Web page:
In September 2012, SaaS and CRM juggernaut Salesforce introduced its Marketing Cloud, an integration of two social marketing acquisitions: Radian6 and Buddy Media. Then it went really big with its $2.5 billion purchase of ExactTarget in June 2013, which many viewed as a direct and necessary response to Oracle’s December 2012 Eloqua acquisition. ExactTarget, which had itself acquired B2B marketing automation platform Pardot less than a year prior, would become the Salesforce Marketing Cloud, immediately establishing Salesforce as a major email marketing player. Both Oracle and Salesforce chose email as the core step toward building a more comprehensive suite.
Salesforce continued bolstering its Marketing Cloud and highlighting its ability to integrate with all the technology platforms that its large customer base may want to use, with acquisitions of data management platform Krux, marketing analytics vendor Tableau and middleware tech company MuleSoft. For the last fiscal year, Salesforce’s Marketing and Commerce Cloud sales reached $2.5 billion, a 32% increase from the year before.
In 2020 all three major suites are branded as clouds: Experience Cloud & Marketing Cloud (x 2). But clouds can still be vertical – and indeed, in spite of all the talk about de-siloing data, these all still are.
What’s next: from vertical to horizontal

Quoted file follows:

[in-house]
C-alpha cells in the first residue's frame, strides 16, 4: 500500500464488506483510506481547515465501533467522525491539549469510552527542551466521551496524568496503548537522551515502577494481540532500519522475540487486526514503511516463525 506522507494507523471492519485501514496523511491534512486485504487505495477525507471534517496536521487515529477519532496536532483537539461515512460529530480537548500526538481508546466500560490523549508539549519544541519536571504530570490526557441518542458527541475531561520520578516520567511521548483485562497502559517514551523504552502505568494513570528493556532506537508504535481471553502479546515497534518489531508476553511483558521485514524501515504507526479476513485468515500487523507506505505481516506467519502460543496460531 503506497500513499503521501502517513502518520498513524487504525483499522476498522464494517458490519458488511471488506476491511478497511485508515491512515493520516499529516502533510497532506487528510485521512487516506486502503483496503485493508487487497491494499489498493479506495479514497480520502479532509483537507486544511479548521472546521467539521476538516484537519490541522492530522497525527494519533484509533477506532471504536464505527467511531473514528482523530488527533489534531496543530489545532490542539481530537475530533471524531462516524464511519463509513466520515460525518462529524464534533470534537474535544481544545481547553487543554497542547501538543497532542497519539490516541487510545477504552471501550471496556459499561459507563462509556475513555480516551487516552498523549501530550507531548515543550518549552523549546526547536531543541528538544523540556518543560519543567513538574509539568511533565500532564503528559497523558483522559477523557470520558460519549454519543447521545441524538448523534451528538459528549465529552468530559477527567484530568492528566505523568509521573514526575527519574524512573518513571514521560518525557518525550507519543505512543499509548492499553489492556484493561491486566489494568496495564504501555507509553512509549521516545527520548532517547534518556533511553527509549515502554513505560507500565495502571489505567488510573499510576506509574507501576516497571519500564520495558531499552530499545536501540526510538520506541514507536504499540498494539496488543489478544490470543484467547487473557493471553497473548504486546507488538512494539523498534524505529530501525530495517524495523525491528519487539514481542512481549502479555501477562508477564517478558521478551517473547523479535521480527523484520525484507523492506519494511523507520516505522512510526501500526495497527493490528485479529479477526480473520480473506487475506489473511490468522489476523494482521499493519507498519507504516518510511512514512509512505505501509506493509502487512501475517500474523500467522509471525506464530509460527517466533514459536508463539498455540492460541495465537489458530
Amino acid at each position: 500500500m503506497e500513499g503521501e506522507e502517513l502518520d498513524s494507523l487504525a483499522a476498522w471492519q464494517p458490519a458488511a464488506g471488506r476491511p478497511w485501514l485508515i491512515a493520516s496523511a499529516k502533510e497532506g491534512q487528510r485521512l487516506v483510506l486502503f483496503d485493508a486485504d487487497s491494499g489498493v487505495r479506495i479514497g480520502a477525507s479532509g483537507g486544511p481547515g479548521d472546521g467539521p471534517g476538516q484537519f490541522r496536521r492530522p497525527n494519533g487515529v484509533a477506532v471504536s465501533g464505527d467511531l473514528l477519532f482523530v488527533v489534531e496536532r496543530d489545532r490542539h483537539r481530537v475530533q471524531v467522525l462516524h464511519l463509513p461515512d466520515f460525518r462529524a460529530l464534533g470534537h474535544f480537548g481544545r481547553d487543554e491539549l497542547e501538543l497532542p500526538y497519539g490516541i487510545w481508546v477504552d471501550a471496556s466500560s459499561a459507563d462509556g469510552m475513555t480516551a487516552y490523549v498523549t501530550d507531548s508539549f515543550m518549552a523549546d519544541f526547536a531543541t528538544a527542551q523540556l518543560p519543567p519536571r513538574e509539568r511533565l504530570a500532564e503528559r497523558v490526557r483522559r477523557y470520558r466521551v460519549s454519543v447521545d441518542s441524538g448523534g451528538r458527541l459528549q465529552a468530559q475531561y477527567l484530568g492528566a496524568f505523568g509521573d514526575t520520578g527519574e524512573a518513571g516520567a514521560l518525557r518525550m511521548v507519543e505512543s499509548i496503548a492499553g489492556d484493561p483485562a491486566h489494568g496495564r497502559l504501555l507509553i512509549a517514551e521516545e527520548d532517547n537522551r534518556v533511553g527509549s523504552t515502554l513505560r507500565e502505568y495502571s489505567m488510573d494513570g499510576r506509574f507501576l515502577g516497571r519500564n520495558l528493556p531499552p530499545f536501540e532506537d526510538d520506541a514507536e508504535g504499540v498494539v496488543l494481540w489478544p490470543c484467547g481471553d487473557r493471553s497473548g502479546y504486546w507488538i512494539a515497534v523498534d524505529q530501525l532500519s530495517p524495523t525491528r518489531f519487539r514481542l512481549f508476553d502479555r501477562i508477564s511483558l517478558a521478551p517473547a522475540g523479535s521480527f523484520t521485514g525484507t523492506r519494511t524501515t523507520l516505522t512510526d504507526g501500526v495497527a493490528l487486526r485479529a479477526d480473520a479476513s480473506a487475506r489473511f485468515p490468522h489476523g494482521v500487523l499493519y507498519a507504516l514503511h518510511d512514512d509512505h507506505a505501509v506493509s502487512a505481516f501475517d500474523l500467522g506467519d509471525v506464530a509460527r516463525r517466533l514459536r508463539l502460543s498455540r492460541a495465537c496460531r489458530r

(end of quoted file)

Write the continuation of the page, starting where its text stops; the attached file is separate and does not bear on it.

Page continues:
This vertical approach to solving all marketing and advertising needs via a single suite was a good fit for its time. It supported the premise of 1:1, personalized marketing designed to rapidly and cost-effectively move consumers through the funnel, from awareness all the way to loyalty and advocacy, while aggregating enough data along the way to identify what’s working and what isn’t. Suites would ensure that marketers could deliver the best message in each marketing channel, and if your email marketing was a little out of sync with your display or retargeting for the same consumer, that probably wasn’t too big of a deal – some waste is acceptable as long as you can use the same suite to connect all the previously disparate activation systems that you’d want your ads to run on. Digital advertising’s addressability promise came at the cost of ecosystem complexity; the most recent ChiefMartec tally of the marketing technology landscape lists 8,000 companies (and is a great visual to scare your kids with for Halloween).